Anger can cause a heart attack

Anger can cause a heart attack

New research from the University of Sydney shows that burst of intense anger can cause a heart attack.

Our findings confirm what has been suggested in prior studies and anecdotal evidence, even in films — that episodes of intense anger can act as a trigger for a heart attack,” said lead author Dr. Thomas Buckley, Sydney Nursing School, University of Sydney, and researcher at Royal North Shore Hospital.

The data shows that the higher risk of a heart attack isn’t necessarily just while you’re angry — it lasts for two hours after the outburst.” Intense anger raises heart attack risk 8.5 times.

The researchers used a scale from 1-7, and they qualified anger as anything above 5.

They considered intense anger as ‘very angry, body tense, clenching fists or teeth, ready to burst’ up to ‘enraged, out of control, throwing objects’. Anger below 5 on the scale was not linked to an increased risk of heart attack.

The triggers for these burst of intense anger were associated with arguments with family members (29 per cent), argument with others (42 per cent), work anger (14 per cent) and driving anger (14 per cent),” said Dr. Buckley.

The data also revealed that episodes of anxiety can also make you more likely to have heart attack. High levels of anxiety were associated with a 9.5 fold increased risk of triggering a heart attack in the two hours after the anxiety episode. Increased risk following intense anger or anxiety is most likely due to increased heart rate, blood pressure, tightening of blood vessels and increased clotting, all associated with triggering heart attacks,” he added.

The researchers observed patients that suffered heart attacks from Royal North Shore hospital.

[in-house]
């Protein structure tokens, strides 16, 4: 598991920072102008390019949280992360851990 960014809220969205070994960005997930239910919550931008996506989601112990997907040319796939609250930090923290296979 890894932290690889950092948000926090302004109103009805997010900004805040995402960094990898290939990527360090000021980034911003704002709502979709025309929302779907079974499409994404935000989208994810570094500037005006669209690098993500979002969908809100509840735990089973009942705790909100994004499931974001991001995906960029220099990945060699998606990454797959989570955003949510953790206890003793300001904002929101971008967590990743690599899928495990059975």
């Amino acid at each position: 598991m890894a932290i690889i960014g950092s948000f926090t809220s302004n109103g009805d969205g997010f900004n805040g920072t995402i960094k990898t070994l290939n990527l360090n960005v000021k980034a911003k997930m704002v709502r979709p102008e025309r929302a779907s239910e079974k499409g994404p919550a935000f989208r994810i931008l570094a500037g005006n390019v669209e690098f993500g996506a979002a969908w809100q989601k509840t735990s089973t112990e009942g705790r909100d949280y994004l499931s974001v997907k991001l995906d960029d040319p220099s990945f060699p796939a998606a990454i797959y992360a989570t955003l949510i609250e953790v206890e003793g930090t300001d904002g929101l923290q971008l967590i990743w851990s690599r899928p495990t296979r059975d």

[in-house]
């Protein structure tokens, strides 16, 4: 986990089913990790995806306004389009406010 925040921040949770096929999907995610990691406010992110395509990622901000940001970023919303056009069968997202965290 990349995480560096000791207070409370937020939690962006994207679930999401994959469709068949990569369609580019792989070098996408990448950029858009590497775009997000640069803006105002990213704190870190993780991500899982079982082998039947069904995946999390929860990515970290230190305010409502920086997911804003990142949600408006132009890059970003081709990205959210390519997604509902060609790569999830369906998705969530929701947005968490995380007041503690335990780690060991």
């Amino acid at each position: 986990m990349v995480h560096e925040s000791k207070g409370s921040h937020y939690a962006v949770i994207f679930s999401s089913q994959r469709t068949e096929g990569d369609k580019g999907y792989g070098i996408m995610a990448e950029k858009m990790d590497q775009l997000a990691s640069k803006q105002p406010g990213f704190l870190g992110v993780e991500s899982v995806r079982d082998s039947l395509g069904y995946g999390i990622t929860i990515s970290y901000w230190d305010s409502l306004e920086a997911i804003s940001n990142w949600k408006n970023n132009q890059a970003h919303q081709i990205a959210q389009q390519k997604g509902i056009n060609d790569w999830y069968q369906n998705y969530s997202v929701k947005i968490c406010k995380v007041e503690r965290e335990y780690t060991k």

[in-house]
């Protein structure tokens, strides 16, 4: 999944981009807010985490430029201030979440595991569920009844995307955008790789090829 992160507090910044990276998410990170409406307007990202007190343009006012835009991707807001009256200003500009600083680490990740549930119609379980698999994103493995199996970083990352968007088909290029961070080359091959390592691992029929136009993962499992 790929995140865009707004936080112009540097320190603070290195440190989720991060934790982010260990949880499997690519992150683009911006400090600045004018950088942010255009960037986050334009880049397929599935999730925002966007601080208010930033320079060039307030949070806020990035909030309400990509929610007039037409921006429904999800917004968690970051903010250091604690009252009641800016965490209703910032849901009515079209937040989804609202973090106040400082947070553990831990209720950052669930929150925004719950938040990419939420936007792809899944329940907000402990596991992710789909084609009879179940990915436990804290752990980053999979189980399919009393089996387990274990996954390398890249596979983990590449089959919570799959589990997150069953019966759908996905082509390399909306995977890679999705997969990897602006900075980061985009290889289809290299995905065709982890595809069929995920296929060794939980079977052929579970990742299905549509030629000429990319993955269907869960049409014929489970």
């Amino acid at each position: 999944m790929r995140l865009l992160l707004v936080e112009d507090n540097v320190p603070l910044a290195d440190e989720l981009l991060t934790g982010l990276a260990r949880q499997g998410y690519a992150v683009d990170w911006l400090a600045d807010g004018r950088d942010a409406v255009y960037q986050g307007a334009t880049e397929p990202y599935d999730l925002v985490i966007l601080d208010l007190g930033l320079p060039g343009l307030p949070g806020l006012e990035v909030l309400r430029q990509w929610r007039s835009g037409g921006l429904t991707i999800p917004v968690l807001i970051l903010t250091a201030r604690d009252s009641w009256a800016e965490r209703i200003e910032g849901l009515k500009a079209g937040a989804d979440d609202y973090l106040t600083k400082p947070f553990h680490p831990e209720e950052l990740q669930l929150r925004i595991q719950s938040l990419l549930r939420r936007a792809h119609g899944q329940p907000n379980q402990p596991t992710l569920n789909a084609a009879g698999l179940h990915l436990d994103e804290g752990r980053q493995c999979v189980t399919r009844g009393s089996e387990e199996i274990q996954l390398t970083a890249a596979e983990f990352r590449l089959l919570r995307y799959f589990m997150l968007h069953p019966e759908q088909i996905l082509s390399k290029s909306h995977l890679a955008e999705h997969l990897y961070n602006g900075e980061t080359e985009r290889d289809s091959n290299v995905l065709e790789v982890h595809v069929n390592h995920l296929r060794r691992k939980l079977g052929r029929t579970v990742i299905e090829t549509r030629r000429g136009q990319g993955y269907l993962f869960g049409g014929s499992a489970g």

Although the incidence of anger-triggered heart attacks is around 2%, of the sample, those people were 8.5 times more likely to have a heart attack within two hours of the emotional episode. So while the absolute risk of any one episode triggering a heart attack is low, this data demonstrates that the danger is very present,” said Buckley.

Our findings highlight the need to consider strategies to protect individuals most at risk during times of acute anger.”

Professor Geoffrey Tofler, senior author of the study believes that there are ways to prevent these episodes of anger.

Potential preventive approaches may be stress reduction training to reduce the frequency and intensity of episodes of anger, or avoiding activities that usually prompt such intense reactions, for instance, avoiding an angry confrontation or activity that provokes intense anxiety, he said.

Additionally, improving general health by minimising other risk factors, such as hypertension, high cholesterol or smoking would also lower risk. For those at high risk, it is possible that medication such as beta-blockers and aspirin taken at the time of a trigger may interrupt the link between the stressor and the heart attack. We are currently recruiting subjects for a study examining this option,” Tofler adds.

Our research suggests that when managing a person with heart disease or in preventing heart disease in others, a person’s frequency of anger and anxiety should also be assessed and be part of helping individuals to take care of themselves. Our message to people is they need to be aware that a burst of severe anger or anxiety could lead to a coronary event, so consider preventative strategies where possible,” Dr Tofler concludes.

The study showing that anger can cause a heart attack was published in the European Heart Journal: Acute Cardiovascular Care.

Note: None of the information in our website is intended to diagnose, treat, cure or prevent any illness or disease. The content on our website is for educational purposes only.

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1. “Keep Calm, Anger Can Trigger a Heart Attack!” The University of Sydney. The University of Sydney, 24 Feb. 2015. Web. 2 Mar. 2015.
2. “Triggering of Acute Coronary Occlusion by Episodes of Anger.” Sage Journals. European Heart Journal: Acute Cardiovascular Care, 23 Feb. 2015. Web. 02 Mar. 2015.

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